Note also: Federal Aviation Regulations require passengers to comply with the lighted information signs and crew member instructions. Please observe the no smoking sign which will remain illuminated through the duration of the flight; smoking is prohibited throughout the cabin and in the lavatories, though allowed, under special circumstances, in the cockpit. All lavatories are equipped with smoke detection systems and federal law prohibits tampering with, disabling, or destroying these systems; accordingly, federal air marshals are deputized to punish violators of this regulation at once, and harshly.
We will quote Captain Slatt in a more waggish mood: “If you smoke, you croak.”
We crew members of North American Airways are here to ensure that you have a comfortable trip, but we are primarily concerned about your SAFETY. With that in mind we ask that you take the North American Airways Safety Information Card out of the seat pocket in front of you and follow along as we perform our SAFETY demonstration.
Our first and most important safety feature is the SEAT BELT.
Now that you are all comfortably seated, please follow instructions: to fasten your seat belt, insert the metal fitting into the buckle until you hear a sharp click! If some of you are (as we noticed with derisive little chuckles as you shuffled onboard) “plus-size,” you may have some difficulty fitting your belt across your paunch; simply ring your overhead service bell and a flight attendant, or two, or three as the case may be, will force the belt in place. The ensuing click! means that the belt is securely locked.
Next, adjust your SEAT BELT to fit snugly with the loose end of the strap. Your SEAT BELT should be worn low and tight across your lap like a leather belt that has, for some obscure reason, slipped from your waist to bind you tightly across the thighs like a vise that will prevent your pants from falling down as well as pulling them taut to assure a proper crease even in the event of aircraft catastrophe.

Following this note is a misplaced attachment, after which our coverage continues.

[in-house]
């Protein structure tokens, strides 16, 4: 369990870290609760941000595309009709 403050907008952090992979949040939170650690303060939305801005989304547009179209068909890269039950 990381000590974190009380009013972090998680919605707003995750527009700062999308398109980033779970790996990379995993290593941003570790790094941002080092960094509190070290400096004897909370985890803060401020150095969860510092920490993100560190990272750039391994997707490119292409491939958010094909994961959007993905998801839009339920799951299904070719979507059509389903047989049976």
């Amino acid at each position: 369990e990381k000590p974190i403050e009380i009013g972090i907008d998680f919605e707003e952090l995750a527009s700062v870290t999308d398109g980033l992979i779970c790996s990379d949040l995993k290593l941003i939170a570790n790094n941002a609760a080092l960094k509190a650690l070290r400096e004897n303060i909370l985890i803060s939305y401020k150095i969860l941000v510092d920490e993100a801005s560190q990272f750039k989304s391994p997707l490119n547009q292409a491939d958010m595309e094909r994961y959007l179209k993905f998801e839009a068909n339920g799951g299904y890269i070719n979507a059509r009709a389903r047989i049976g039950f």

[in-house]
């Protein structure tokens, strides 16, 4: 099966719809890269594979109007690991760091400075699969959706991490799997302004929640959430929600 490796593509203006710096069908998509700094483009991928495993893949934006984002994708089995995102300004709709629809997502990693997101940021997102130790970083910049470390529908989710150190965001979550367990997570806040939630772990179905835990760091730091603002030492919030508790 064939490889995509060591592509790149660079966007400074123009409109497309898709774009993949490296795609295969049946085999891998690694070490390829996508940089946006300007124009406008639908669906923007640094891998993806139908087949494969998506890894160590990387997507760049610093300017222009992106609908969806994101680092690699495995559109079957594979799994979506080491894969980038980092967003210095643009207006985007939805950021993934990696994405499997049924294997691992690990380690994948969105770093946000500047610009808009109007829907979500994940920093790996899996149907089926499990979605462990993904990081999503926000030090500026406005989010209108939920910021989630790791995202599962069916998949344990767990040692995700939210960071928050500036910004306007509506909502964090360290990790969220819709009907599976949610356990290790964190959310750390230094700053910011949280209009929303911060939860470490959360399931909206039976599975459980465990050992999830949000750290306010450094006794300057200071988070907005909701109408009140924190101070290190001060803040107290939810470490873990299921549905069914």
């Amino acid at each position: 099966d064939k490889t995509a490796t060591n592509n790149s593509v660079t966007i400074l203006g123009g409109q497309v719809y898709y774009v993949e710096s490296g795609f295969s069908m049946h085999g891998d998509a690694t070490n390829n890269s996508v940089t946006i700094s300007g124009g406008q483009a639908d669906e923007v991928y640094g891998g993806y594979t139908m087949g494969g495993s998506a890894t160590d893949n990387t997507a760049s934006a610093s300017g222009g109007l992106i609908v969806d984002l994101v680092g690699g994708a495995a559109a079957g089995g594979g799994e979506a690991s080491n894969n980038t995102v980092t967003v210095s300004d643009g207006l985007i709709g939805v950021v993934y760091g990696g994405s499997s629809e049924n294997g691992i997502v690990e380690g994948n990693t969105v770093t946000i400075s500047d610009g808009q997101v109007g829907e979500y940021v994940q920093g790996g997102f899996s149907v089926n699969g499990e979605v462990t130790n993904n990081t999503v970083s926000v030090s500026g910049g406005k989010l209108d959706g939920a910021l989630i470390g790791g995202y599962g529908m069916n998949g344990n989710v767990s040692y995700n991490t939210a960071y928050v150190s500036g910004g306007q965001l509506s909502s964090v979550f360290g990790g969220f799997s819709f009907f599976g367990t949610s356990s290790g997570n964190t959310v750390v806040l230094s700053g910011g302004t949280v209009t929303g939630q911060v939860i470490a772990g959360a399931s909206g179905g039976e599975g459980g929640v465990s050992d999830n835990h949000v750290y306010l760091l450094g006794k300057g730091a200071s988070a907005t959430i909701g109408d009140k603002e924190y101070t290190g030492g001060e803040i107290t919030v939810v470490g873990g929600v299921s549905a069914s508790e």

Yes, your SEAT BELT is locked in place. (Didn’t I just tell you this? Why are some of you struggling to unlock your locked seat belts, if you have been listening?) Flight 443 to Amchitka, Alaska, is a very special flight. Article 19 of Homeland Security Provisions allows for specially regulated flights over “nondomestic” (i.e., foreign) territories to suspend buckle release “privileges” for such duration of time as the captain of the aircraft deems necessary for purposes of safety and passenger control.
Use of lavatories on this flight has been suspended, for reasons explained. So you can see there is no practical purpose in your seat belts not being locked.
In any case you have all signed waivers (perhaps under the impression that you were signing up for Frequent Flyer credits) that grant to the flight captain a wide range of discriminatory powers for security purposes. (Such waivers are fully legal documents under Federal Statute 9584, Homeland Security.)
Those passengers who unwittingly find themselves in EMERGENCY EXIT rows are expected to assist our (badly understaffed) flight attendant team in the (unlikely) event of an emergency. Namely, you will be expected to struggle to open the very heavy exit door which might be warped, stuck, or in some other way unopenable, even as terrified fellow passengers are pushing against you and trampling you amid the chaos of a crash or forced landing.
Passengers who believe that they are not capable of such courageous and selfless altruism in a time of emergency should raise their hands at once to have their seats reassigned.
(“Reassigned” where?—that you will discover.)